Lent is the penitential season of the church calendar that usually involves fasting (or giving up) something that gets in the way of your relationship with God. This season prepares the way for Good Friday, and the celebration of Easter Sunday. One of my good friends is a pastor, and he wrote this as an invitation entering this Lenten season:
“Is there an area of your life where you would like to experience more healing? Consider picking a fast or adopting a discipline that creates space for healing in that area. I’ve heard of people giving up sarcasm or cynicism as well as others who read a poem a day to increase space for God’s beauty and joy.”– Danny Bryant
Most wouldn’t be surprised to hear of someone giving up sweets, alcohol, or junk food during Lent. It’s safe to say that these sugary and fatty substances are not good for our physical health. What many of us don’t know about are the types of relational “junk food” we consume every day. All marriages are either growing, or dying, there is no in-between.
There might be places in your marriage that are keeping growth from happening. This Lenten season might be a time to fast from those activities or actions that are negatively impacting your marriage. Things like social media, tv show binging, and other “on-screen” activities all take time away from important relationships. Then there are more relationally focused actions that hurt space for beauty and joy like criticism, shaming, and words/actions of contempt towards your spouse.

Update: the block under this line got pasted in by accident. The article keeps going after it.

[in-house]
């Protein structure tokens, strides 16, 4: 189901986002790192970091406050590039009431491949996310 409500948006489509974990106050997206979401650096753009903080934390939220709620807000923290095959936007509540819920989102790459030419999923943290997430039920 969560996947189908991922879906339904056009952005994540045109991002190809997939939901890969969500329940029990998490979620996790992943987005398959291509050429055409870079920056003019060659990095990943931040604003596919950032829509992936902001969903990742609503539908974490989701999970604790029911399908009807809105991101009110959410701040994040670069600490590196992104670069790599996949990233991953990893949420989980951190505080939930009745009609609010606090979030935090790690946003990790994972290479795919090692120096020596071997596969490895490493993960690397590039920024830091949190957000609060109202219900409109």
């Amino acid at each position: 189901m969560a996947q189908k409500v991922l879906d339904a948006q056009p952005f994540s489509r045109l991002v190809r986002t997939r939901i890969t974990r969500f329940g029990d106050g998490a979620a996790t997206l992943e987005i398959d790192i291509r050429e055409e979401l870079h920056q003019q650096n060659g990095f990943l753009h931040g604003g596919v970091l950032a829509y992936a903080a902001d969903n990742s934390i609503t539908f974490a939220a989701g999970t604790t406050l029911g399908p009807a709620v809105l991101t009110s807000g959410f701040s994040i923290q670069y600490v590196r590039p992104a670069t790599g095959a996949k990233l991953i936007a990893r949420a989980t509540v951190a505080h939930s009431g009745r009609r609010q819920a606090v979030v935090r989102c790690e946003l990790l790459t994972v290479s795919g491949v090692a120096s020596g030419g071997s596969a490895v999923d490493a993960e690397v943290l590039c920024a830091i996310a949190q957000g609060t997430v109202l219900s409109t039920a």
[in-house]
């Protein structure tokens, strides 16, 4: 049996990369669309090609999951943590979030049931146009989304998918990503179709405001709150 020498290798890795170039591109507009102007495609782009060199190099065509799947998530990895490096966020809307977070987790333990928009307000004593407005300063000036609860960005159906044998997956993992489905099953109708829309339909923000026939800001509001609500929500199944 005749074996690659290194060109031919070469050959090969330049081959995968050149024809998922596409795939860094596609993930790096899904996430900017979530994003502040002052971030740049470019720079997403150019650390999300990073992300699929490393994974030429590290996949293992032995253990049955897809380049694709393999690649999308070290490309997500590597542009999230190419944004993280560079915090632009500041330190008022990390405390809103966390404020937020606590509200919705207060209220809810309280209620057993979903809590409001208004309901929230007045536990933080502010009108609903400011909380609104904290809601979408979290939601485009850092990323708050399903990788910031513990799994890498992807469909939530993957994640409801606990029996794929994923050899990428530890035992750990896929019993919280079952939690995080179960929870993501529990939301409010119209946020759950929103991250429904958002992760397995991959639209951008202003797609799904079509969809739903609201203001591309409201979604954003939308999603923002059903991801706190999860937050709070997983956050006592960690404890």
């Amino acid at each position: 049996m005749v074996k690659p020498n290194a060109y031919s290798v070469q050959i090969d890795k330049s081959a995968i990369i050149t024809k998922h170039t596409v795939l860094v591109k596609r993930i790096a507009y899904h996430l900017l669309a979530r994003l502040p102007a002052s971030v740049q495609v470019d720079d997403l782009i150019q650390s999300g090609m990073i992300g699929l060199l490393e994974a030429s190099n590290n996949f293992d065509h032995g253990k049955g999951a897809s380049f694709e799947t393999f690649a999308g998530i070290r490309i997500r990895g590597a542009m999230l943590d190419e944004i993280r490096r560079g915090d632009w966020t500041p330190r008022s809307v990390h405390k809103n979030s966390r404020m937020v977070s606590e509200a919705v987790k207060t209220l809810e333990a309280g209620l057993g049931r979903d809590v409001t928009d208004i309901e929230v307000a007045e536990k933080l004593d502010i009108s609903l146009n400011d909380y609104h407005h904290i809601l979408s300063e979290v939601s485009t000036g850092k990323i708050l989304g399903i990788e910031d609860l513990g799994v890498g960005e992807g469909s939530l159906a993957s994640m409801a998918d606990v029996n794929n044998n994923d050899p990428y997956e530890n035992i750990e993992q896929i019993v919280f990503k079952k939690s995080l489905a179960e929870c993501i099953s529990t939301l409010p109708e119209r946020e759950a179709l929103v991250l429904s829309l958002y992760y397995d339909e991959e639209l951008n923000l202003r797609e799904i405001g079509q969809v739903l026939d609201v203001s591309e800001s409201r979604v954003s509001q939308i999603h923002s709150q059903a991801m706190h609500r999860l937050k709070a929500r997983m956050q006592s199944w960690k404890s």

Sometimes we have to stop an action first before something better can have space to show up.
What is something you can give up that would open you to God’s beauty and joy in your marriage?
This is a great statement from Virginia Satir about the demands of love:
“One of the truly basic problems is that our society bases the marital relationship almost completely on love and then imposes demands on it that love can never solely fulfill.
- If you love me you won’t do anything without me
- if you love me you’ll do what I say
- If you’ve met you’ll give me what I want
- If you love me you’ll know what I want before I ask.
These kinds of practices soon make love into a kind of blackmail.”
The last bullet point above is one of the more common ailments I see with couples in my counseling office. It’s a bind that many couples are familiar with. If I tell you what I want, and you don’t provide it, I face rejection and pain. If I don’t tell you what I want, and you don’t provide it, the pain and rejection is diluted. If you do provide what I want without me asking … it’s like winning the lottery!
Don’t hide your needs, wants, and desires. There’s no way others can get to know you and how to love you if these things are secrets.